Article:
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Vintage Le Mans modified build

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  • GearHead36
    commented on 's reply
    True. 26K max. I meant to say "must be 26K max." The track is long and fast, and rewards power. The SCM's of the club have 40K motors on some of their cars (not for this class, though).

    So... does anyone know if there's a way to stuff a long can motor in a 67-71 Le Mans car? Ideally, a 3D chassis for a Scaley Ferrari 412P. I couldn't find one on Shapeways. NSR makes some cars that would be legal, but they're all SW configuration. Is there an AW motor pod that fits one of these cars, and accepts long can motors?

  • slothead
    commented on 's reply
    Thanks for the reply. Don't the rules say '26K max'? Maybe a lesser rpm motor that fits your ideal car will be a better choice. Traction and handling are apt to outperform pure speed.

  • GearHead36
    commented on 's reply
    The LMP doesn't qualify. At all. Not even close. I just picked one up, and it was my first experience with a long can motor. I didn't realize that they had so much more torque than s-cans. Given that they DO have lots of torque, I was wondering if there was a way to put one in a legal car. The motor for this build must be 26K, but there is no limit on torque. I can't find a legal car that will accept a long can motor.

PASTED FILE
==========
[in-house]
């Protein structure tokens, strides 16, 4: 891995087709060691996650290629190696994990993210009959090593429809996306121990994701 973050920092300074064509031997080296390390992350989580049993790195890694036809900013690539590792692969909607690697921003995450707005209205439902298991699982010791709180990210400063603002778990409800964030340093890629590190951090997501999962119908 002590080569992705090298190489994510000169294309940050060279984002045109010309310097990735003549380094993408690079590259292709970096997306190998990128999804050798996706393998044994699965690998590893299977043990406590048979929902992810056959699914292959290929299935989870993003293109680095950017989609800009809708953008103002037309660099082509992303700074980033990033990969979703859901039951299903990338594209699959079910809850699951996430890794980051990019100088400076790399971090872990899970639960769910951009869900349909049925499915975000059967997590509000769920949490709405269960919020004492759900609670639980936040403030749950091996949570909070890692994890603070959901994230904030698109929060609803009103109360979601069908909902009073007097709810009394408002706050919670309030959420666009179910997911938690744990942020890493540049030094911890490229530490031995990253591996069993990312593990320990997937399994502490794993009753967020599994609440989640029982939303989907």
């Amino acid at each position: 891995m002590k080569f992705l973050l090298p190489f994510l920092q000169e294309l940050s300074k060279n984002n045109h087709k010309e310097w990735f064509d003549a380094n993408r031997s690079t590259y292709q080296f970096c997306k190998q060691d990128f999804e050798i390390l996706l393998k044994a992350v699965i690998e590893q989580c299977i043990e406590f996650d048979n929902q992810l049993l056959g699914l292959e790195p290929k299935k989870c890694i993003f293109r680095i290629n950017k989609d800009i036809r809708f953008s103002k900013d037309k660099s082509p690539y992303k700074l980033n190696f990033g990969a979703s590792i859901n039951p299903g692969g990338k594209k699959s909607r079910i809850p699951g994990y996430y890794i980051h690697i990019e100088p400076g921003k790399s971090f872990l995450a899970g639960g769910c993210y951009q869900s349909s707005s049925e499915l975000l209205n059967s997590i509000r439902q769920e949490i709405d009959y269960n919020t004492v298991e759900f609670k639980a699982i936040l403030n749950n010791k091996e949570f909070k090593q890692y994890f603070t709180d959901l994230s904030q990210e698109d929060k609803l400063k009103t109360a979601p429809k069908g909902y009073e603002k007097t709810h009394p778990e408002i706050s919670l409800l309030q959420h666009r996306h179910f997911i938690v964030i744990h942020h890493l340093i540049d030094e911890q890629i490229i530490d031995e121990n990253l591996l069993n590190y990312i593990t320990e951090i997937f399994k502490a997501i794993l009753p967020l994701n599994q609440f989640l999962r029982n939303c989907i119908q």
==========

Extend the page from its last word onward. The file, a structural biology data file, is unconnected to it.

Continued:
• slothead
    replied
    With this basic precondition in the rules:

    - Car - Le Mans 1966 - 1974 era. Doesn't have to be a livery that actually competed at Le Mans. For example, the Scaley Ferrari 412P Targa Florio 1967 would qualify. The 412P competed at Le Mans, but not the actual car with the livery of this Scaley.

    How does a Slot.it LMP qualify?

    Leave a comment:


  • GearHead36
    replied
    I just picked up my first Slot.it LMP, which has a long can motor. The motor is 21K, but it has, as I recall, over 300 gcm of torque. The ProSlot Euro Mk 1 PS 4000 is around 155 gcm. Peak power for the 21K long can is higher than that of the 26K s-can. Is there any way to put a long can motor in this build? Preferably in an AW setup.
    Last edited by GearHead36; May 26, 2021, 03:53 PM.

    Leave a comment:


  • GearHead36
    commented on 's reply
    Great! I won't waste money on a motor pod car, as whatever I get has a good chance of collecting damage. Thanks, Chris, for the recommendation on the ProSlot Euro Mk 1 PS 4000 motor.

    As for tossing the magnets... I'd LOVE to. I'm the banner carrier in this club for no-mag racing. I'm one of four regulars. There are four other semi-regulars. Two of the regulars are diehard magnet racers. The two other regulars prefer no-mag. I'm the new guy, so my opinion doesn't carry a lot of weight yet.